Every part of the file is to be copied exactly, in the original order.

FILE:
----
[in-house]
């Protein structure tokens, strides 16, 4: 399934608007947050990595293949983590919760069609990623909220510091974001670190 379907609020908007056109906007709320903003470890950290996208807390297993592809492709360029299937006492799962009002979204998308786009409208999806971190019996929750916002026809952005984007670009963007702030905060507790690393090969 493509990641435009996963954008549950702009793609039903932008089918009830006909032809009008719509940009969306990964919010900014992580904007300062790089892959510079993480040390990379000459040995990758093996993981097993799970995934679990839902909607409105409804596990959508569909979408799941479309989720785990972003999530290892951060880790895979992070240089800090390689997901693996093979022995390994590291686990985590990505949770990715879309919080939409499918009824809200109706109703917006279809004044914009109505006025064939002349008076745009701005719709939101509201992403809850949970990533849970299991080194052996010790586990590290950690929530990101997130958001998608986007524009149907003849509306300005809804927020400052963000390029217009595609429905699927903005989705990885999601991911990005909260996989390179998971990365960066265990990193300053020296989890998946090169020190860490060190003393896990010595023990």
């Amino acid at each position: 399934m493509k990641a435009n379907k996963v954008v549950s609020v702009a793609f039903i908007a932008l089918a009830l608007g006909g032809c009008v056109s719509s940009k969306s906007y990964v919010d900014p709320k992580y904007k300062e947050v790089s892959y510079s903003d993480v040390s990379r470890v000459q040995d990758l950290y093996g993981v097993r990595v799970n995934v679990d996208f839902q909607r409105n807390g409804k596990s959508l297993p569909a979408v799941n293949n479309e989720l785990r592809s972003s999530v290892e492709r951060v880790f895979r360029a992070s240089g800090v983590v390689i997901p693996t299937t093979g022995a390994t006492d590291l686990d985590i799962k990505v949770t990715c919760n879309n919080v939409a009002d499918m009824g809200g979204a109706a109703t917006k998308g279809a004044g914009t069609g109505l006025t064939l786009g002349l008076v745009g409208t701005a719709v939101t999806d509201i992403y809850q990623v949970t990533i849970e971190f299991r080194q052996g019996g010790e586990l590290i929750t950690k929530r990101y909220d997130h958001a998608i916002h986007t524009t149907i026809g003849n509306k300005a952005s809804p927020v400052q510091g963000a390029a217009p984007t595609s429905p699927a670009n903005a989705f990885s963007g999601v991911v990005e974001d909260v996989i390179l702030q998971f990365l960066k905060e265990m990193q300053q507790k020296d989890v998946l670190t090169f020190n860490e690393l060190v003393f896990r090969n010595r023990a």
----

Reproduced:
[in-house]
């Protein structure tokens, strides 16, 4: 399934608007947050990595293949983590919760069609990623909220510091974001670190 379907609020908007056109906007709320903003470890950290996208807390297993592809492709360029299937006492799962009002979204998308786009409208999806971190019996929750916002026809952005984007670009963007702030905060507790690393090969 493509990641435009996963954008549950702009793609039903932008089918009830006909032809009008719509940009969306990964919010900014992580904007300062790089892959510079993480040390990379000459040995990758093996993981097993799970995934679990839902909607409105409804596990959508569909979408799941479309989720785990972003999530290892951060880790895979992070240089800090390689997901693996093979022995390994590291686990985590990505949770990715879309919080939409499918009824809200109706109703917006279809004044914009109505006025064939002349008076745009701005719709939101509201992403809850949970990533849970299991080194052996010790586990590290950690929530990101997130958001998608986007524009149907003849509306300005809804927020400052963000390029217009595609429905699927903005989705990885999601991911990005909260996989390179998971990365960066265990990193300053020296989890998946090169020190860490060190003393896990010595023990």
């Amino acid at each position: 399934m493509k990641a435009n379907k996963v954008v549950s609020v702009a793609f039903i908007a932008l089918a009830l608007g006909g032809c009008v056109s719509s940009k969306s906007y990964v919010d900014p709320k992580y904007k300062e947050v790089s892959y510079s903003d993480v040390s990379r470890v000459q040995d990758l950290y093996g993981v097993r990595v799970n995934v679990d996208f839902q909607r409105n807390g409804k596990s959508l297993p569909a979408v799941n293949n479309e989720l785990r592809s972003s999530v290892e492709r951060v880790f895979r360029a992070s240089g800090v983590v390689i997901p693996t299937t093979g022995a390994t006492d590291l686990d985590i799962k990505v949770t990715c919760n879309n919080v939409a009002d499918m009824g809200g979204a109706a109703t917006k998308g279809a004044g914009t069609g109505l006025t064939l786009g002349l008076v745009g409208t701005a719709v939101t999806d509201i992403y809850q990623v949970t990533i849970e971190f299991r080194q052996g019996g010790e586990l590290i929750t950690k929530r990101y909220d997130h958001a998608i916002h986007t524009t149907i026809g003849n509306k300005a952005s809804p927020v400052q510091g963000a390029a217009p984007t595609s429905p699927a670009n903005a989705f990885s963007g999601v991911v990005e974001d909260v996989i390179l702030q998971f990365l960066k905060e265990m990193q300053q507790k020296d989890v998946l670190t090169f020190n860490e690393l060190v003393f896990r090969n010595r023990a």